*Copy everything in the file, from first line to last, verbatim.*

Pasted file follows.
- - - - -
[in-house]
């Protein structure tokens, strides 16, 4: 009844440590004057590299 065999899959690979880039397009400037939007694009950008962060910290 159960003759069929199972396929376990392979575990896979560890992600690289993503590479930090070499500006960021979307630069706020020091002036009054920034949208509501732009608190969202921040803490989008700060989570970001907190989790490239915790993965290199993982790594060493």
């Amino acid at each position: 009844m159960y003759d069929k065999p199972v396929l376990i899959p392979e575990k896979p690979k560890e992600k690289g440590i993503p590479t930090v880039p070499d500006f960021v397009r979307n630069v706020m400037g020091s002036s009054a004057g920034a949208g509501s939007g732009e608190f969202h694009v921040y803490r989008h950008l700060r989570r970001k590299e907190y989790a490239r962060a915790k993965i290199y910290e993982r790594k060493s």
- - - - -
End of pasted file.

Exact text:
[in-house]
């Protein structure tokens, strides 16, 4: 009844440590004057590299 065999899959690979880039397009400037939007694009950008962060910290 159960003759069929199972396929376990392979575990896979560890992600690289993503590479930090070499500006960021979307630069706020020091002036009054920034949208509501732009608190969202921040803490989008700060989570970001907190989790490239915790993965290199993982790594060493």
């Amino acid at each position: 009844m159960y003759d069929k065999p199972v396929l376990i899959p392979e575990k896979p690979k560890e992600k690289g440590i993503p590479t930090v880039p070499d500006f960021v397009r979307n630069v706020m400037g020091s002036s009054a004057g920034a949208g509501s939007g732009e608190f969202h694009v921040y803490r989008h950008l700060r989570r970001k590299e907190y989790a490239r962060a915790k993965i290199y910290e993982r790594k060493s």